3. Cannot wait to see any Driver suspended and losing all points because of this petty rule …… and just how much leeway does “in substantially the same livery at every event ” does this allow ……. can’t wait for lawyers to argue this one out in Court as I fancy a 50% change in colours.

  4. Ron (@rcorporon)
    2nd March 2015, 13:12

    Another stupid rule.

    F1 is getting harder and harder to enjoy.

    1. I know right…

      at least this stupid rule doesn’t make 95% of the races half-point races, but damn, it’s an unnecessary one…. never mind teams dropping like flies, sponsors running away from even the oldest most recognizable brands of F1, a rule against switching helmets will fix that

    2. +1

      Quoting Vettel :

      “I was going to do it a little less this year anyway, In these difficult times this seems to be all that they can agree on.”

    3. The important thing isn’t the helmet’s livery, but the name of the driver and the team they drive for. When you hear the results of a race on the radio, the driver’s name, the team, and their place on the podium are what the announcer states. The livery, the car number, the principle sponsors aren’t mentioned, and often the “also rans” don’t get a mention either.

    4. @rcorporon You’re right, What I don’t get is why the FIA don’t want drivers to change their design

  5. Oh we are also forgetting that the car can come to each race in completely different colours but the helmet has to stay the same.

    1. You sure about that? I bet if a team tried it, it would quickly be banned, if what you are suggesting is that there is no actual rule for that currently.

      1. Certainly back in the late 90’s BAR wanted one car to be Lucky Strike livery and the other to be 555 and it was disallowed even though that has been done in the past….hence they did the ‘zipper’ car with it painted half and half with a zipper down the middle. Reason given was it would be too confusing for the television audience to have a team with two differently painted cars. Imagine if every team changed their livery every race…confusion galore, plus no sponsors would likely want that even if it were allowed…no brand recognition if you keep changing.

        1. I think it would be great for teams and brands if the teams could switch the full livery even for every race if they wanted. Imagine the publicity if local sponsor could buy a fully red or green toro rosso livery for monza or hungarian gp? It would be great pr move and everybody would notice.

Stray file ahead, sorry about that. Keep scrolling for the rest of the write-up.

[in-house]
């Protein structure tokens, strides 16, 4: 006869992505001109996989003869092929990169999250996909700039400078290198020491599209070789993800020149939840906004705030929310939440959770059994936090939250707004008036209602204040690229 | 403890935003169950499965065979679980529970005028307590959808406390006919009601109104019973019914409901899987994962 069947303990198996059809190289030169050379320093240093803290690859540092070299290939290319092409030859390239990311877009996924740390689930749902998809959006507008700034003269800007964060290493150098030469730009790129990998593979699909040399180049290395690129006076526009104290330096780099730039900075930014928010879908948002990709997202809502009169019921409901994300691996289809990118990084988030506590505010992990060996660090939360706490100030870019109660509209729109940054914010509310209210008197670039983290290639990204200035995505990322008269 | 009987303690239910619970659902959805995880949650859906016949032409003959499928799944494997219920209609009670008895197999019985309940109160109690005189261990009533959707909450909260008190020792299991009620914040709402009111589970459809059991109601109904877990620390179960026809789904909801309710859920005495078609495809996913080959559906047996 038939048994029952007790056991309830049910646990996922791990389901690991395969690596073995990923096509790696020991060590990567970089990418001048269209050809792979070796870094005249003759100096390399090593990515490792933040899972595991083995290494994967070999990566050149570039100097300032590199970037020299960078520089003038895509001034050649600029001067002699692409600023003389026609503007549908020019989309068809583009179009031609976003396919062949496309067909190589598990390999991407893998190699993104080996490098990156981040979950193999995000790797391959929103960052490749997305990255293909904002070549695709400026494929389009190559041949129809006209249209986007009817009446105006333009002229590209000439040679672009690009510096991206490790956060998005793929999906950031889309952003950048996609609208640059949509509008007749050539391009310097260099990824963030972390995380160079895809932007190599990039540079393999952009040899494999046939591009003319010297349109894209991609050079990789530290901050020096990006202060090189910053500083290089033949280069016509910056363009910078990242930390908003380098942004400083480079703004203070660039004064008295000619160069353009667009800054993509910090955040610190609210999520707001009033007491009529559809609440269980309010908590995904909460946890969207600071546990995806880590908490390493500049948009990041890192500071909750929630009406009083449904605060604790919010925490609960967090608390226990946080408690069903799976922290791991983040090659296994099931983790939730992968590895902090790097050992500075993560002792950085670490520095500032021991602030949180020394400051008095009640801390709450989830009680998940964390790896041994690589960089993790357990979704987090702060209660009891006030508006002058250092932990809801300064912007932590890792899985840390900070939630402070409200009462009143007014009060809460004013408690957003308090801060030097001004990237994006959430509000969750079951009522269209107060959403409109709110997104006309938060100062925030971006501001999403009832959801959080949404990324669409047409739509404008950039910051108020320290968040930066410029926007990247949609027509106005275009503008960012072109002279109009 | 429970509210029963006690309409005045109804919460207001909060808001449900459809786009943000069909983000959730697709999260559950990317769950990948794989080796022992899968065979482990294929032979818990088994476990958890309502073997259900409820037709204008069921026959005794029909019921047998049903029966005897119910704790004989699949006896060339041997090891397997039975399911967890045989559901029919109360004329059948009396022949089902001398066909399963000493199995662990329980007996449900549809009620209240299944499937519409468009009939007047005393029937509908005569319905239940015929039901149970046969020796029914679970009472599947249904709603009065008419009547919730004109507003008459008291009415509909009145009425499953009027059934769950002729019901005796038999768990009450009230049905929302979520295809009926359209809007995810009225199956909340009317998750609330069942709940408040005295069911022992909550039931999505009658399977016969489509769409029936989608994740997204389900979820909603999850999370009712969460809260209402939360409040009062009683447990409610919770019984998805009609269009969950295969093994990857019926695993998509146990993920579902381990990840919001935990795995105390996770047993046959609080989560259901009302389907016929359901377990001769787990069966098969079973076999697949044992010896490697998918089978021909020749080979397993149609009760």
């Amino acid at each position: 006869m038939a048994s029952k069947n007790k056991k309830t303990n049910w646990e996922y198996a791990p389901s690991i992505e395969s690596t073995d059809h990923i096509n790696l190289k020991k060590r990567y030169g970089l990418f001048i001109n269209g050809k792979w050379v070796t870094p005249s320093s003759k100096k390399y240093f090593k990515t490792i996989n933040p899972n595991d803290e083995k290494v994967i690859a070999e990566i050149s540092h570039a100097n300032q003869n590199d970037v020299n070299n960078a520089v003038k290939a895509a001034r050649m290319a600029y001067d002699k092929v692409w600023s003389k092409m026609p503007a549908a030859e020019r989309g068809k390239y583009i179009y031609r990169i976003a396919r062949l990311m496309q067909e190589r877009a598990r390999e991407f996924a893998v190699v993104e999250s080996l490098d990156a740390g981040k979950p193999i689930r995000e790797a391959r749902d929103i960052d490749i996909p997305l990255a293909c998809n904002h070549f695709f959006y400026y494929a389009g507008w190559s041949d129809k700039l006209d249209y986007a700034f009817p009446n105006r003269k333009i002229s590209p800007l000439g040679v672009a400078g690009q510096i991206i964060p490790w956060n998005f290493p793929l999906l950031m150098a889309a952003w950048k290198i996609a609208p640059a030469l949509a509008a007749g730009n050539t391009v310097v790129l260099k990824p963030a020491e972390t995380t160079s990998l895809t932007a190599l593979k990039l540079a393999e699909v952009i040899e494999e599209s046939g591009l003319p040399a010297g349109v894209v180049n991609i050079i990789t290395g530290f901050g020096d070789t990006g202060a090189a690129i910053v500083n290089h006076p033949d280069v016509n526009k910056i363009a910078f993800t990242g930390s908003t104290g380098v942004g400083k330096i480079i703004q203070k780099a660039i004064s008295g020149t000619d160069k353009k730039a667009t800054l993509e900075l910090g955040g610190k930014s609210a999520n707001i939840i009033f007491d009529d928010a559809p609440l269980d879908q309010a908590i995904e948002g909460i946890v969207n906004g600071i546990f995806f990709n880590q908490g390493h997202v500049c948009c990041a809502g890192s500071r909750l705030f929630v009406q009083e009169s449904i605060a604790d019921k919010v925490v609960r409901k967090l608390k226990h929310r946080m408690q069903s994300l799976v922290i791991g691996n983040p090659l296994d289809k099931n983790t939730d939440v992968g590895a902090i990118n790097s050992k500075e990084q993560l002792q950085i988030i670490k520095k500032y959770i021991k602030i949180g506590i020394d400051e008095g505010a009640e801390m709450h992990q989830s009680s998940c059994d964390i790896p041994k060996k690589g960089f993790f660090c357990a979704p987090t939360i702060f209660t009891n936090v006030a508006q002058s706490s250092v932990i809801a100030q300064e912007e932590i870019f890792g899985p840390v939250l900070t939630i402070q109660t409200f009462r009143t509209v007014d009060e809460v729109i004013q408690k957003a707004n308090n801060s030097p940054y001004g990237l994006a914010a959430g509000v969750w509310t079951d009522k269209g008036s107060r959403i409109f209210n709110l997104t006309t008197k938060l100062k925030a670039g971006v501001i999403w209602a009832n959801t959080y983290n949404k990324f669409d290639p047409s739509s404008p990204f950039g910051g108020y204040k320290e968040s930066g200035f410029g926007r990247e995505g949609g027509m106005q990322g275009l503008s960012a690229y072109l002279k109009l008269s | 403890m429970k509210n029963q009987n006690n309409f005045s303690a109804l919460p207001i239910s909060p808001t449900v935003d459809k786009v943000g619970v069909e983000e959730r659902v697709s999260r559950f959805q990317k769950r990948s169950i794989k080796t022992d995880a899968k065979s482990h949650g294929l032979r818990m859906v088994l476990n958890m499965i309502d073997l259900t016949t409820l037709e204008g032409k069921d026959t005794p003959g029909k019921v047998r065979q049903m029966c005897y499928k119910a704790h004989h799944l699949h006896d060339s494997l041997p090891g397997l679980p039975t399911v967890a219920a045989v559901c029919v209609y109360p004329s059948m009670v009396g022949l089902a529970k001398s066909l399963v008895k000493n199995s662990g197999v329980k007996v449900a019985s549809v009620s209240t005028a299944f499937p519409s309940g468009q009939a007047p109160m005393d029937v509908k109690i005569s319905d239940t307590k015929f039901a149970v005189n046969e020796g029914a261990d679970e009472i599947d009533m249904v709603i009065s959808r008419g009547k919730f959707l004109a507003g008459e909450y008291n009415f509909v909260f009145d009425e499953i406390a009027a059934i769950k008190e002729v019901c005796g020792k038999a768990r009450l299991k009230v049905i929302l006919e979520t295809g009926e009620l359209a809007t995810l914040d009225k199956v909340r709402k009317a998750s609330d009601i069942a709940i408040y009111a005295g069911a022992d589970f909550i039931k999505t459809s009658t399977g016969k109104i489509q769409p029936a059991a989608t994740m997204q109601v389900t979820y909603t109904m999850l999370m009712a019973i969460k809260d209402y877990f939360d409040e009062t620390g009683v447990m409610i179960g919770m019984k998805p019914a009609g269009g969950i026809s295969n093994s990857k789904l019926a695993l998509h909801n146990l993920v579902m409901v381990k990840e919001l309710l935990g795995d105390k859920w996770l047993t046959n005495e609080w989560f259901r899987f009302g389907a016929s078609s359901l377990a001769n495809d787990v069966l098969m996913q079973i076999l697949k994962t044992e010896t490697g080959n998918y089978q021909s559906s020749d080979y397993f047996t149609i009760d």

Same with the driver helmets. The monaco helmets were already almost a thing and a lot of drivers were doing special one-off helmets. It was becoming a special thing about the monaco race and a good unique feature of that race. Remember the special diamond helmets for mclaren drivers? The james hunt helmet or other special helmets. That was great thing for sponsors to buy a one off design and get all the publicity you can imagine from it.

          In the end I think FIA is making a stupid decision here. Different helmets add character and make the drivers distinguishable. I think fia should have gone to the opposite direction. Allow the driver change his appearance in any way as he wants and allow the teams to run one-off special liveries as often as they want. Different liveries for both cars? That would be amazing. Allowing that would give them more free publicity than any of these stupid rigid rules forcing drivers and teams look the same all the time…

          It is just plain disappointing when the same people at fia complain about lack of character and then make these stupid and completely unnecessary rules which only remove the very little things of individuality that is still left for an F1 driver. In an era where even their hairstyles or facial hair can be forced to look certain way because of sponsor contracts – the helmet was the last place the driver still had some personal touch. Apparently it was too much…

          For me the next monaco gp will be a little less exciting just because all the drivers will run their old helmets. Just like all the last races of drivers with long careers who have to run the same helmet even though they might want to do something different in their last race. I would have preferred to see those special one-off designs that celebrate old f1 legends, just look different and cool or just have some crazy design like Liuzzi’s chalkboard helmet in 2011 brazil gp which will be forever a nice piece of f1 memorabilia for the fans.

          This is just so stupid. It is not just wrong but it is huge missed opportunity. Not just from commercial perspective but from driver identity perspective. sigh

      2. Red Bull used to have sponsored liveries, do you not remember the Star Wars and Superman liveries?

        1. Yeah that’s true, but weren’t they one-offs? I don’t recall them repainting the whole car either, did they? Anyway…I still doubt F1, or a team, would consider this feasible or desirable to change by the race, each and every race.